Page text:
lemon tree

How long does it take for a lemon tree to bear fruit

Nothing can beat fresh, home-grown lemons—whether it’s for a glass of cool homemade lemonade on a hot day, a slice of juicy lemon as a garnish, or to add a zing of real citrus to your favorite recipe.

But if you’ve recently planted a lemon tree, you may be wondering: just how long does it take for a lemon tree to bear fruit? That question, of course, is just the start of what you’ll want to know if you’re growing your own lemons. Here are some common questions that people who grow lemons ask, along with the answers.

How long does it take for a lemon tree to bear fruit?

The tart and tasty fruit of the lemon is a treat but getting to that treat requires patience if you’re growing your own. Assuming your plant is healthy and growing in the right conditions, it should take between three to five years before your lemon tree begins to provide fruit. That range depends on a number of factors, including where and how you are growing the tree and what kind of lemon tree it is.

According to The Daily Gardener, After five or six years, your tree will be mature and should produce lemons at a fairly consistent rate over the remainder of its life. Assuming it stays healthy and the growing conditions remain favorable, a lemon tree can live to be between 50 and 100 years old. Unlike many other fruit-bearing plants, the lemon tree’s rate of fruit production does not typically decline as it ages.

How can I get lemons from my tree sooner?

Probably the easiest way to speed up the process of getting lemons from your tree is to buy a sapling that is already several years of age and thus more established. When you go to the nursery, look for a plant that is around three feet in height: those are the lemon trees that will be closest to fruit-bearing age (some, in fact, might even already be growing fruits).

There are several other strategies, though, that can help to speed up or stimulate fruit growth in lemon trees:

  1. Lemon trees are more productive in warmer climates.
  2. Place your plant on the western or southern side of your home.
  3. Keep the plant deeply watered in the spring, summer, and fall, and make sure the soil drains thoroughly and there is no standing water around it.
  4. Protect the tree from drying or damaging winds.
  5. Cover new buds and juvenile fruits in the event of frost.
  6. Apply citrus-specific fertilizer each spring. Citrus trees prefer high levels of potash and phosphorus, which stimulate fruit growth. Avoid nitrogen-rich fertilizers, especially during the tree’s flowering cycle each year.
  7. Because the fruits form on the branch-ends, only prune dead or diseased branches.

How much fruit will my lemon tree produce?

Assuming the plant is healthy and growing in good conditions, most lemon trees produce between 30 pounds and 40 pounds of fruits in the first year. That’s about 120 to 160 lemons.

However, different varieties and growing conditions (such as amount of sunlight, weather, water, temperature, and so forth) can impact the quantity of fruit produced by your tree. The single most important variable is whether you plant the tree in a pot or in the ground.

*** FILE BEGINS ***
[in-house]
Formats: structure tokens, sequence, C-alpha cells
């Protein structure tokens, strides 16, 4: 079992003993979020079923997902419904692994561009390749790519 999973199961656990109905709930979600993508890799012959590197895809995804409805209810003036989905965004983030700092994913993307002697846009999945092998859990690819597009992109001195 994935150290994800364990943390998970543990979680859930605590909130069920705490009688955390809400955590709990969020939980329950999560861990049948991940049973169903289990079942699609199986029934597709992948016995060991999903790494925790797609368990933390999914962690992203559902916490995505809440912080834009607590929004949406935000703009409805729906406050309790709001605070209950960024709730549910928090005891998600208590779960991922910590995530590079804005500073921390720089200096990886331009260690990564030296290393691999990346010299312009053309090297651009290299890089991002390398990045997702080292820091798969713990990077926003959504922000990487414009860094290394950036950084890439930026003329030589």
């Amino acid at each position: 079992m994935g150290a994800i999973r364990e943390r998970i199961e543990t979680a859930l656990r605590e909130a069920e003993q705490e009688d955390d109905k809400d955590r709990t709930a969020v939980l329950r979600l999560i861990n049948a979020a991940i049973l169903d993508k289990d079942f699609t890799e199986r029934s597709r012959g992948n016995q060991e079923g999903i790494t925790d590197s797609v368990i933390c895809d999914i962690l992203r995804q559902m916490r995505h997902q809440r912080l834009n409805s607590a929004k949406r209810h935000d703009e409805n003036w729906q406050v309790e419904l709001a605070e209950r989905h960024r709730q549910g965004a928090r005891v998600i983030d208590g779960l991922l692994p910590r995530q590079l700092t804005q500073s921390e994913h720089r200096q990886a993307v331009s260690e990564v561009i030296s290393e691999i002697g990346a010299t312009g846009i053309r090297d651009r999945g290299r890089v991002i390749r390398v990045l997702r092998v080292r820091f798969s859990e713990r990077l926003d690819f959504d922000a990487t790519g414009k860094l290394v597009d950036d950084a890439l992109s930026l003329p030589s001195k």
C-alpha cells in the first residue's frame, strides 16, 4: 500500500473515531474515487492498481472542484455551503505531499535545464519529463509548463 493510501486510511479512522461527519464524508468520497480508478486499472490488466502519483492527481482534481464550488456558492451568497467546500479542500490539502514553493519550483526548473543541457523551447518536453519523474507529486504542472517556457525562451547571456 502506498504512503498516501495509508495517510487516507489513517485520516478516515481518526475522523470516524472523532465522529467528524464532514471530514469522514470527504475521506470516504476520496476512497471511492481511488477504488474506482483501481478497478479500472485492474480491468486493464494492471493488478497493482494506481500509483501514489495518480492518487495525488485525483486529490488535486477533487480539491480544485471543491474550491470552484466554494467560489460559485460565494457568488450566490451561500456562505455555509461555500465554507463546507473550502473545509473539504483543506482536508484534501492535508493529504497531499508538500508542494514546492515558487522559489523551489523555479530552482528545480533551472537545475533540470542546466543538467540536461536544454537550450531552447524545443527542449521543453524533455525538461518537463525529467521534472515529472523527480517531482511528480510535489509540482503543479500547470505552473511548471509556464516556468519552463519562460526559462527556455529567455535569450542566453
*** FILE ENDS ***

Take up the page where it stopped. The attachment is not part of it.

Growing a lemon tree in a container may be convenient, but it will also constrain the tree’s root system and canopy. This will limit fruit growth. While the tree should still begin producing at the same age, once it reaches maturity at five to six years, it should provide you with 80 to 100 pounds of fruit every year, or roughly 320 to 400 lemons.

All other things being equal, growing your tree in the ground should double that production rate. At maturity, an in-ground tree should be able to yield you more than 200 pounds of lemons each year, or over 800 fruits.

No matter which method you use, always pick your lemons when they’re ripe. Leaving too many on the tree will inhibit the growth of new blossoms and can reduce production in subsequent years.

When during the year will my tree produce fruits?

Most varieties of lemon trees are everbearing, which means, depending on growing conditions, it could produce fruit all year. The Meyer variety—by far the most popular home-grown lemon tree—is everbearing. Some varieties, though, such as the Lisbon and the Eureka, are seasonal bearers. Most seasonal varieties of lemons produce more fruit from early winter into late spring and then will slow down over the summer and fall.

How will I know when my lemons are ready for picking?

Once your tree begins producing, avoid the temptation to pick fruits too soon. The cycle from blossom to ripe fruit takes between five and 12 months, depending on variety, climate, and growing conditions.

Over that time, the lemon will be varying shades of green. If you pick it while it’s green, the fruit will be sour and will quickly dry out. Wait until the fruit is fully yellow. At that point, gently twist and pull the lemon away from the branch.

The lemon’s porous skin makes it susceptible to drying out after it has been picked. To keep freshly picked lemons usable for up to three months, store them in the fridge, in either a bowl of water or an air-tight plastic bag. The one exception to this is if you picked the fruit too early and it is still a little green. In that case, keep it at room temperature; the fruit should mature in a few days, though its flavor may be slightly diminished.

Knowing how long it takes for a lemon tree to bear fruit will help you prepare to be patient as you tend to your new plant. After all, the rewards for that patience will be juicy, sweet, and delicious.